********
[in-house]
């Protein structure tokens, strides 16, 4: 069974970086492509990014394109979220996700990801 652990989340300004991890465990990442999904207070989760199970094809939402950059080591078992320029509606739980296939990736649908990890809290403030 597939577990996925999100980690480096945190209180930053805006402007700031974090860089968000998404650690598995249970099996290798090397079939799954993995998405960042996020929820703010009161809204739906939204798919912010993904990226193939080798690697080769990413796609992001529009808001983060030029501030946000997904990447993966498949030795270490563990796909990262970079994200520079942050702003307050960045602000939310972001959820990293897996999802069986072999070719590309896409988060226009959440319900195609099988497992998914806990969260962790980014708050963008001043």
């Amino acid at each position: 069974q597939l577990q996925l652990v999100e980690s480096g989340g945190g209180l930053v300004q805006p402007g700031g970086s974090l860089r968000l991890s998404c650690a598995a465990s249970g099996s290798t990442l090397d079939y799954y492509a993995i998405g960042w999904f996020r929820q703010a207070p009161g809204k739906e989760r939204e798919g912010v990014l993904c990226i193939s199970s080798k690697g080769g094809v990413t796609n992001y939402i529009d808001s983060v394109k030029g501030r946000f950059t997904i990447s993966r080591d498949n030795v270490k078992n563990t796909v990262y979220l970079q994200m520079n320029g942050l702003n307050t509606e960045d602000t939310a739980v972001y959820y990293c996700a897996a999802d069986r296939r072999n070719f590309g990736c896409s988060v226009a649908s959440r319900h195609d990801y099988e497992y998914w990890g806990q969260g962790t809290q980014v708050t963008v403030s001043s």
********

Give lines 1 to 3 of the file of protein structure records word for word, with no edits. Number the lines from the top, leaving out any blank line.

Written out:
[in-house]
């Protein structure tokens, strides 16, 4: 069974970086492509990014394109979220996700990801 652990989340300004991890465990990442999904207070989760199970094809939402950059080591078992320029509606739980296939990736649908990890809290403030 597939577990996925999100980690480096945190209180930053805006402007700031974090860089968000998404650690598995249970099996290798090397079939799954993995998405960042996020929820703010009161809204739906939204798919912010993904990226193939080798690697080769990413796609992001529009808001983060030029501030946000997904990447993966498949030795270490563990796909990262970079994200520079942050702003307050960045602000939310972001959820990293897996999802069986072999070719590309896409988060226009959440319900195609099988497992998914806990969260962790980014708050963008001043």
């Amino acid at each position: 069974q597939l577990q996925l652990v999100e980690s480096g989340g945190g209180l930053v300004q805006p402007g700031g970086s974090l860089r968000l991890s998404c650690a598995a465990s249970g099996s290798t990442l090397d079939y799954y492509a993995i998405g960042w999904f996020r929820q703010a207070p009161g809204k739906e989760r939204e798919g912010v990014l993904c990226i193939s199970s080798k690697g080769g094809v990413t796609n992001y939402i529009d808001s983060v394109k030029g501030r946000f950059t997904i990447s993966r080591d498949n030795v270490k078992n563990t796909v990262y979220l970079q994200m520079n320029g942050l702003n307050t509606e960045d602000t939310a739980v972001y959820y990293c996700a897996a999802d069986r296939r072999n070719f590309g990736c896409s988060v226009a649908s959440r319900h195609d990801y099988e497992y998914w990890g806990q969260g962790t809290q980014v708050t963008v403030s001043s």